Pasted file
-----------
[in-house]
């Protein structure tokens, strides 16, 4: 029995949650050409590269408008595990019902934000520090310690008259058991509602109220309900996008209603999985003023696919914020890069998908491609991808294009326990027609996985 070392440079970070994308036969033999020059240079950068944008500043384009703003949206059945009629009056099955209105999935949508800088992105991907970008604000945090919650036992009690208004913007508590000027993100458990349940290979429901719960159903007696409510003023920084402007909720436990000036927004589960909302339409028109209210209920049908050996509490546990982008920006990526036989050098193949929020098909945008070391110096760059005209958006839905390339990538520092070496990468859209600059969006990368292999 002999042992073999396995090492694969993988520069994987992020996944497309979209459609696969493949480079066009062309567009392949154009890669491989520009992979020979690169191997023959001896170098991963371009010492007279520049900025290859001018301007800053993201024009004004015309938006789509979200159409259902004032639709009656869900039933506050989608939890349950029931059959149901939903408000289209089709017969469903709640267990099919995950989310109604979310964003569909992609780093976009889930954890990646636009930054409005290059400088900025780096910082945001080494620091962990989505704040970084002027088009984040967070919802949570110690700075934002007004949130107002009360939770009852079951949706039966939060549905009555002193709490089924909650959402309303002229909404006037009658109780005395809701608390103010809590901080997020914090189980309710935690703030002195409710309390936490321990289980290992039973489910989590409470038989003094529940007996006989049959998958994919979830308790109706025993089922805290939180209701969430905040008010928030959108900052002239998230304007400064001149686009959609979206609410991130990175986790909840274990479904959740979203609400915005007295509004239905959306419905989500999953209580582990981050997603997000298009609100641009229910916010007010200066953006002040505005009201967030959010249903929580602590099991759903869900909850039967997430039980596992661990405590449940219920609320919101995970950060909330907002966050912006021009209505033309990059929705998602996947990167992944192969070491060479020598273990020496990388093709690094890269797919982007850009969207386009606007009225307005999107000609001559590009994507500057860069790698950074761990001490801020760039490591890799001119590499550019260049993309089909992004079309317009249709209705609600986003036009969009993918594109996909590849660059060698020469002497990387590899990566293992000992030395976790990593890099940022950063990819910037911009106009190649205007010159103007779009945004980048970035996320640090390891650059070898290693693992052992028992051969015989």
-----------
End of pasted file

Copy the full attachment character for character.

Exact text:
[in-house]
């Protein structure tokens, strides 16, 4: 029995949650050409590269408008595990019902934000520090310690008259058991509602109220309900996008209603999985003023696919914020890069998908491609991808294009326990027609996985 070392440079970070994308036969033999020059240079950068944008500043384009703003949206059945009629009056099955209105999935949508800088992105991907970008604000945090919650036992009690208004913007508590000027993100458990349940290979429901719960159903007696409510003023920084402007909720436990000036927004589960909302339409028109209210209920049908050996509490546990982008920006990526036989050098193949929020098909945008070391110096760059005209958006839905390339990538520092070496990468859209600059969006990368292999 002999042992073999396995090492694969993988520069994987992020996944497309979209459609696969493949480079066009062309567009392949154009890669491989520009992979020979690169191997023959001896170098991963371009010492007279520049900025290859001018301007800053993201024009004004015309938006789509979200159409259902004032639709009656869900039933506050989608939890349950029931059959149901939903408000289209089709017969469903709640267990099919995950989310109604979310964003569909992609780093976009889930954890990646636009930054409005290059400088900025780096910082945001080494620091962990989505704040970084002027088009984040967070919802949570110690700075934002007004949130107002009360939770009852079951949706039966939060549905009555002193709490089924909650959402309303002229909404006037009658109780005395809701608390103010809590901080997020914090189980309710935690703030002195409710309390936490321990289980290992039973489910989590409470038989003094529940007996006989049959998958994919979830308790109706025993089922805290939180209701969430905040008010928030959108900052002239998230304007400064001149686009959609979206609410991130990175986790909840274990479904959740979203609400915005007295509004239905959306419905989500999953209580582990981050997603997000298009609100641009229910916010007010200066953006002040505005009201967030959010249903929580602590099991759903869900909850039967997430039980596992661990405590449940219920609320919101995970950060909330907002966050912006021009209505033309990059929705998602996947990167992944192969070491060479020598273990020496990388093709690094890269797919982007850009969207386009606007009225307005999107000609001559590009994507500057860069790698950074761990001490801020760039490591890799001119590499550019260049993309089909992004079309317009249709209705609600986003036009969009993918594109996909590849660059060698020469002497990387590899990566293992000992030395976790990593890099940022950063990819910037911009106009190649205007010159103007779009945004980048970035996320640090390891650059070898290693693992052992028992051969015989």